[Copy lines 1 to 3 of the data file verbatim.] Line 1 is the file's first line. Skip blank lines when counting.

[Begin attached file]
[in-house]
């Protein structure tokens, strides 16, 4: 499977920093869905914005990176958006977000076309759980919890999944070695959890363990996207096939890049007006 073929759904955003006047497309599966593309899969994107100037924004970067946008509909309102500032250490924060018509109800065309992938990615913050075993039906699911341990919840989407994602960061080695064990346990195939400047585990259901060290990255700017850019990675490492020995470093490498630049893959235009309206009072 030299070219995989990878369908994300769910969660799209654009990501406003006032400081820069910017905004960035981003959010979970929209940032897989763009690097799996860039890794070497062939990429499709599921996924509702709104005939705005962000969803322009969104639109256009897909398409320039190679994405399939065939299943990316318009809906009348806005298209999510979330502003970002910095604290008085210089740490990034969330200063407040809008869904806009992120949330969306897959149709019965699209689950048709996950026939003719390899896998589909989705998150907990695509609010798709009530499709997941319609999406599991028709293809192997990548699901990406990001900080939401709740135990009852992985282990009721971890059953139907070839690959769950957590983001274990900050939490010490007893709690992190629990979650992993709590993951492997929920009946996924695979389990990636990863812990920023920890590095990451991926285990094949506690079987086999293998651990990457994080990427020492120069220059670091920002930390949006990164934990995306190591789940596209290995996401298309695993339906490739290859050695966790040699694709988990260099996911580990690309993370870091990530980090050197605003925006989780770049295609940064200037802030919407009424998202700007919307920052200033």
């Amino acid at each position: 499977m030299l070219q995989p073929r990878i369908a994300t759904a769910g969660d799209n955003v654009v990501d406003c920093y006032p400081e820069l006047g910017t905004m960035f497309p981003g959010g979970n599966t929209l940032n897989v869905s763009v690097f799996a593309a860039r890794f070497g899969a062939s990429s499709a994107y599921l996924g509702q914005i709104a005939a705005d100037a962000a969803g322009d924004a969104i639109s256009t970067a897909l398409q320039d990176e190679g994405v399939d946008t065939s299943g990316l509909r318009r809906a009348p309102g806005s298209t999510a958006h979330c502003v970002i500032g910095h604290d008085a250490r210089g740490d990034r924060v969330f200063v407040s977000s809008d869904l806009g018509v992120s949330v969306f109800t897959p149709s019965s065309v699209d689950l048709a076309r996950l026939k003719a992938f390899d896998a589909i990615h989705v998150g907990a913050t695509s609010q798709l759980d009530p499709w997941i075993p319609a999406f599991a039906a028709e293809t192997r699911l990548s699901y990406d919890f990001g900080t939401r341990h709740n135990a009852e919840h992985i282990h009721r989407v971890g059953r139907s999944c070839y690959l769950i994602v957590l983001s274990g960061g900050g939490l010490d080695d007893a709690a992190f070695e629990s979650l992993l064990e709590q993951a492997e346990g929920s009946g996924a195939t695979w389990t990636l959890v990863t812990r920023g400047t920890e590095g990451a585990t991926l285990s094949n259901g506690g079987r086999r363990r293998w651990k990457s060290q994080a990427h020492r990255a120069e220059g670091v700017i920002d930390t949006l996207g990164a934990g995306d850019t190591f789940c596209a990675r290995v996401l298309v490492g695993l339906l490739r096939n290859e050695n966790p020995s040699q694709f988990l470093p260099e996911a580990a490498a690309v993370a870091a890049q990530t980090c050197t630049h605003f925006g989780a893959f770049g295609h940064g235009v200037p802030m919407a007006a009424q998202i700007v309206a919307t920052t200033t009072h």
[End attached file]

[in-house]
């Protein structure tokens, strides 16, 4: 499977920093869905914005990176958006977000076309759980919890999944070695959890363990996207096939890049007006 073929759904955003006047497309599966593309899969994107100037924004970067946008509909309102500032250490924060018509109800065309992938990615913050075993039906699911341990919840989407994602960061080695064990346990195939400047585990259901060290990255700017850019990675490492020995470093490498630049893959235009309206009072 030299070219995989990878369908994300769910969660799209654009990501406003006032400081820069910017905004960035981003959010979970929209940032897989763009690097799996860039890794070497062939990429499709599921996924509702709104005939705005962000969803322009969104639109256009897909398409320039190679994405399939065939299943990316318009809906009348806005298209999510979330502003970002910095604290008085210089740490990034969330200063407040809008869904806009992120949330969306897959149709019965699209689950048709996950026939003719390899896998589909989705998150907990695509609010798709009530499709997941319609999406599991028709293809192997990548699901990406990001900080939401709740135990009852992985282990009721971890059953139907070839690959769950957590983001274990900050939490010490007893709690992190629990979650992993709590993951492997929920009946996924695979389990990636990863812990920023920890590095990451991926285990094949506690079987086999293998651990990457994080990427020492120069220059670091920002930390949006990164934990995306190591789940596209290995996401298309695993339906490739290859050695966790040699694709988990260099996911580990690309993370870091990530980090050197605003925006989780770049295609940064200037802030919407009424998202700007919307920052200033």
């Amino acid at each position: 499977m030299l070219q995989p073929r990878i369908a994300t759904a769910g969660d799209n955003v654009v990501d406003c920093y006032p400081e820069l006047g910017t905004m960035f497309p981003g959010g979970n599966t929209l940032n897989v869905s763009v690097f799996a593309a860039r890794f070497g899969a062939s990429s499709a994107y599921l996924g509702q914005i709104a005939a705005d100037a962000a969803g322009d924004a969104i639109s256009t970067a897909l398409q320039d990176e190679g994405v399939d946008t065939s299943g990316l509909r318009r809906a009348p309102g806005s298209t999510a958006h979330c502003v970002i500032g910095h604290d008085a250490r210089g740490d990034r924060v969330f200063v407040s977000s809008d869904l806009g018509v992120s949330v969306f109800t897959p149709s019965s065309v699209d689950l048709a076309r996950l026939k003719a992938f390899d896998a589909i990615h989705v998150g907990a913050t695509s609010q798709l759980d009530p499709w997941i075993p319609a999406f599991a039906a028709e293809t192997r699911l990548s699901y990406d919890f990001g900080t939401r341990h709740n135990a009852e919840h992985i282990h009721r989407v971890g059953r139907s999944c070839y690959l769950i994602v957590l983001s274990g960061g900050g939490l010490d080695d007893a709690a992190f070695e629990s979650l992993l064990e709590q993951a492997e346990g929920s009946g996924a195939t695979w389990t990636l959890v990863t812990r920023g400047t920890e590095g990451a585990t991926l285990s094949n259901g506690g079987r086999r363990r293998w651990k990457s060290q994080a990427h020492r990255a120069e220059g670091v700017i920002d930390t949006l996207g990164a934990g995306d850019t190591f789940c596209a990675r290995v996401l298309v490492g695993l339906l490739r096939n290859e050695n966790p020995s040699q694709f988990l470093p260099e996911a580990a490498a690309v993370a870091a890049q990530t980090c050197t630049h605003f925006g989780a893959f770049g295609h940064g235009v200037p802030m919407a007006a009424q998202i700007v309206a919307t920052t200033t009072h």